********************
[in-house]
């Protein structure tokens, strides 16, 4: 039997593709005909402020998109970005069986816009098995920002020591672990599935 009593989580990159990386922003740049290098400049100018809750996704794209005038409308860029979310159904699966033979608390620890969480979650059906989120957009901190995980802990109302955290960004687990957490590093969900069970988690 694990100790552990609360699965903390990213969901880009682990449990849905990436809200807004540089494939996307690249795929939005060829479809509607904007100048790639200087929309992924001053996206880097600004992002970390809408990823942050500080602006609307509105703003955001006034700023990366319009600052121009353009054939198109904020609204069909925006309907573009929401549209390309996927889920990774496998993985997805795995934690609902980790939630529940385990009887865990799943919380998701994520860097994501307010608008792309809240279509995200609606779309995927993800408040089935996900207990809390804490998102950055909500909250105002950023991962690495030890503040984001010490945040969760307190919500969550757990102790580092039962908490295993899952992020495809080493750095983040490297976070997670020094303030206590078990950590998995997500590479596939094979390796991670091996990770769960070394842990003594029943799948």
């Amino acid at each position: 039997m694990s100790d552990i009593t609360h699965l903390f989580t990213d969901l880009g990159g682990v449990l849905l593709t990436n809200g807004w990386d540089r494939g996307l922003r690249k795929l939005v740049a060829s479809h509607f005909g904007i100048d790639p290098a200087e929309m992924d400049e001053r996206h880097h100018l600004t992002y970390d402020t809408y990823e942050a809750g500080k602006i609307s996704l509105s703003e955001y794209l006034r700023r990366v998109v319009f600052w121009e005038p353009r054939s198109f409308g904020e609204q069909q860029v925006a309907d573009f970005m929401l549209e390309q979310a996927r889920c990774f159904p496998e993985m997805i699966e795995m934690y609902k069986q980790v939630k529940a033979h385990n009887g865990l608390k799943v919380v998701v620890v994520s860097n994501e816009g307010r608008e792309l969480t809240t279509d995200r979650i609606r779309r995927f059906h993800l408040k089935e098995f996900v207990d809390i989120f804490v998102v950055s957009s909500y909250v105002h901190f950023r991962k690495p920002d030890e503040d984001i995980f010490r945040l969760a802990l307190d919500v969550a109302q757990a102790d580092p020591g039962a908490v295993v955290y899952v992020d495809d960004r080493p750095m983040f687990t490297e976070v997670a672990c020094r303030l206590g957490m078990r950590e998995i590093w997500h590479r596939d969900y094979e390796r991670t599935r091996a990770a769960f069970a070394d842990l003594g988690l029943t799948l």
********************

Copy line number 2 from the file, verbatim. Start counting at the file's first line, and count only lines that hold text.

């Protein structure tokens, strides 16, 4: 039997593709005909402020998109970005069986816009098995920002020591672990599935 009593989580990159990386922003740049290098400049100018809750996704794209005038409308860029979310159904699966033979608390620890969480979650059906989120957009901190995980802990109302955290960004687990957490590093969900069970988690 694990100790552990609360699965903390990213969901880009682990449990849905990436809200807004540089494939996307690249795929939005060829479809509607904007100048790639200087929309992924001053996206880097600004992002970390809408990823942050500080602006609307509105703003955001006034700023990366319009600052121009353009054939198109904020609204069909925006309907573009929401549209390309996927889920990774496998993985997805795995934690609902980790939630529940385990009887865990799943919380998701994520860097994501307010608008792309809240279509995200609606779309995927993800408040089935996900207990809390804490998102950055909500909250105002950023991962690495030890503040984001010490945040969760307190919500969550757990102790580092039962908490295993899952992020495809080493750095983040490297976070997670020094303030206590078990950590998995997500590479596939094979390796991670091996990770769960070394842990003594029943799948």